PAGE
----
Here’s What the Host-Free Academy Awards Might Look Like

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Here’s What the Host-Free Academy Awards Might Look Like

After Kevin Hart quit his Oscars hosting gig in the wake of scandal surrounding homophobic tweets and his inability to sincerely apologize for them, the Academy announced that it will soldier on with tonight’s Oscars ceremony host-free. While it’s been a generation since the Academy Awards abandoned its classic host format, the move isn’t entirely unprecedented—and here’s what we can expect.

Variety reported last month that the awards show has enlisted high-profile celebs to each play a small role in emceeing the show, and will augment the presenters’ monologues with skits and performances. Organizers later announced a starry array of A-list presenters. The list of notables doling out trophies includes Chadwick Boseman, Emilia Clarke, Daniel Craig, Chris Evans, Samuel L. Jackson, Michael B. Jordan, Michael Keaton, Brie Larson, Congressman John Lewis, Helen Mirren, Jason Momoa, Trevor Noah, Gary Oldman, Amy Poehler, Paul Rudd, Barbara, Streisand, and Serena Williams, among many other famous types.

There have also been rumors that the Academy might mount an on-stage Avengers reunion, a stunt they initially pulled back in 2013.

We can also look to the last host-free Oscars to get a hint as to how the show might proceed without the help of an emcee. The 1989 outing was poorly received by audiences, and its truly painful opening number—which featured Rob Lowe singing a cinema-themed parody of “Proud Mary” in a duet with Snow White—went down in Academy Awards history for all the wrong reasons. Hopefully, the Academy’s learned from its mistakes, but without a host to provide an opening monologue, it’s fair to guess that the show might attempt another attention-getting opening this time around.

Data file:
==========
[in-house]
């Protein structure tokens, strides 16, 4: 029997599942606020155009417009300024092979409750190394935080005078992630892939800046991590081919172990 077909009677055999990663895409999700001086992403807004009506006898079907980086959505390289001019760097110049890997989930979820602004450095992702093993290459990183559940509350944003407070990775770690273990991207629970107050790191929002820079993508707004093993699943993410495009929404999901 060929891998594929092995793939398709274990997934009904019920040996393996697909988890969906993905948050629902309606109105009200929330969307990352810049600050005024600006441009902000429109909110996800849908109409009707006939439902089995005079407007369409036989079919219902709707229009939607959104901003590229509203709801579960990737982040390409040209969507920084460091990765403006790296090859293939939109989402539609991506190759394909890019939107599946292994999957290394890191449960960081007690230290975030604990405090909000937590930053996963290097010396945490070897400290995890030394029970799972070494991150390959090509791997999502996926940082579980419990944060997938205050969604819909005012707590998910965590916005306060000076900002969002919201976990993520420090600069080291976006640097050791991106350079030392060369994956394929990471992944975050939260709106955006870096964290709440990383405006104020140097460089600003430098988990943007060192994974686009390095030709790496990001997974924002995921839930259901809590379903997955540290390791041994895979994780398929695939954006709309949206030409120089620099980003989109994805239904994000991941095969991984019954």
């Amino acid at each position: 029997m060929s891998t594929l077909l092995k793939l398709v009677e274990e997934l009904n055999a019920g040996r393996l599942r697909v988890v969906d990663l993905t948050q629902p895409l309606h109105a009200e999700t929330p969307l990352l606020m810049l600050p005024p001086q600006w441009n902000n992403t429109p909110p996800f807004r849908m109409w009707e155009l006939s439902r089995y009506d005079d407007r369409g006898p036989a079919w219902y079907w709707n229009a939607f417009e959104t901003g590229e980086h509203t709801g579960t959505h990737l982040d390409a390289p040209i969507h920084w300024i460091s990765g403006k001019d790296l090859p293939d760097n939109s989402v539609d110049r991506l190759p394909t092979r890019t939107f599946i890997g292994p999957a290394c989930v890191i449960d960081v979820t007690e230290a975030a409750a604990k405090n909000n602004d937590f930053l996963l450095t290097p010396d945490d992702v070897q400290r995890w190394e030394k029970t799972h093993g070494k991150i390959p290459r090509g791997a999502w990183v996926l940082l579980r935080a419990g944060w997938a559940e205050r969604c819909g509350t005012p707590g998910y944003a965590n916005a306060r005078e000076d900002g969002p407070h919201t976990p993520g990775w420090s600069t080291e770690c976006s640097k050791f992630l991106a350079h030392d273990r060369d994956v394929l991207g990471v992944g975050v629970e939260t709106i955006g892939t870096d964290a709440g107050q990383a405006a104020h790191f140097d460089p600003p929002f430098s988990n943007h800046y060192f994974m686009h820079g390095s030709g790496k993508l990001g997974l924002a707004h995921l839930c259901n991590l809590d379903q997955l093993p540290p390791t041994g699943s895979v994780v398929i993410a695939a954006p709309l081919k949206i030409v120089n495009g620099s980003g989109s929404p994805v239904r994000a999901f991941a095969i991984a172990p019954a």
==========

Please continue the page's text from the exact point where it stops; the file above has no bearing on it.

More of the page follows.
And expect music to fill some of the time that might otherwise go to a wise-cracking emcee. Almost all of the tunes nominated for Best Original Song will be performed, including Jennifer Hudson’s “I’ll Fight” from RBG, Bette Middler’s “The Place Where Lost Things Go” from Mary Poppins, Gillian Welch and David Rawlings’s “When a Cowboy Trades His Spurs for Wings” from The Ballad of Buster Scruggs, and, of course, Lady Gaga and Bradley Cooper’s “Shallow” from A Star is Born. Adam Lambert will also join the members of Queen to perform one of that band’s classics.

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